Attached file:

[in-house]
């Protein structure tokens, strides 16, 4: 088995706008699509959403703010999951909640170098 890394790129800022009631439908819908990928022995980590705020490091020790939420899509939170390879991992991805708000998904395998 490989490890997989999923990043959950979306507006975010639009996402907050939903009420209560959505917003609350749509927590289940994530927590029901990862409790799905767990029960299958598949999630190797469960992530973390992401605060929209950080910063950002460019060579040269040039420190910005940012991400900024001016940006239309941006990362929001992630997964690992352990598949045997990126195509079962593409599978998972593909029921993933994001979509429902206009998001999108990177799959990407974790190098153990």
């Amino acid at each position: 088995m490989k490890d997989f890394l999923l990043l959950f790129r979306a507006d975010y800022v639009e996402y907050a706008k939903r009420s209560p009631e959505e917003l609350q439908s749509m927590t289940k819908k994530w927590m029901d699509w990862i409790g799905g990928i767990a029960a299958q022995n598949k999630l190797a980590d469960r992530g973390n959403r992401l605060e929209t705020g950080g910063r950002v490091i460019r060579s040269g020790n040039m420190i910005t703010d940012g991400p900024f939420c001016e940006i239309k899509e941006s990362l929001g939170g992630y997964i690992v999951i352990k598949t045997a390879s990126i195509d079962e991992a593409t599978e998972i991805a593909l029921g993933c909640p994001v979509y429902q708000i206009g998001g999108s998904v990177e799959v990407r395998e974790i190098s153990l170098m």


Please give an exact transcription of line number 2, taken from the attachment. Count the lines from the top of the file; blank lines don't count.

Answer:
């Protein structure tokens, strides 16, 4: 088995706008699509959403703010999951909640170098 890394790129800022009631439908819908990928022995980590705020490091020790939420899509939170390879991992991805708000998904395998 490989490890997989999923990043959950979306507006975010639009996402907050939903009420209560959505917003609350749509927590289940994530927590029901990862409790799905767990029960299958598949999630190797469960992530973390992401605060929209950080910063950002460019060579040269040039420190910005940012991400900024001016940006239309941006990362929001992630997964690992352990598949045997990126195509079962593409599978998972593909029921993933994001979509429902206009998001999108990177799959990407974790190098153990």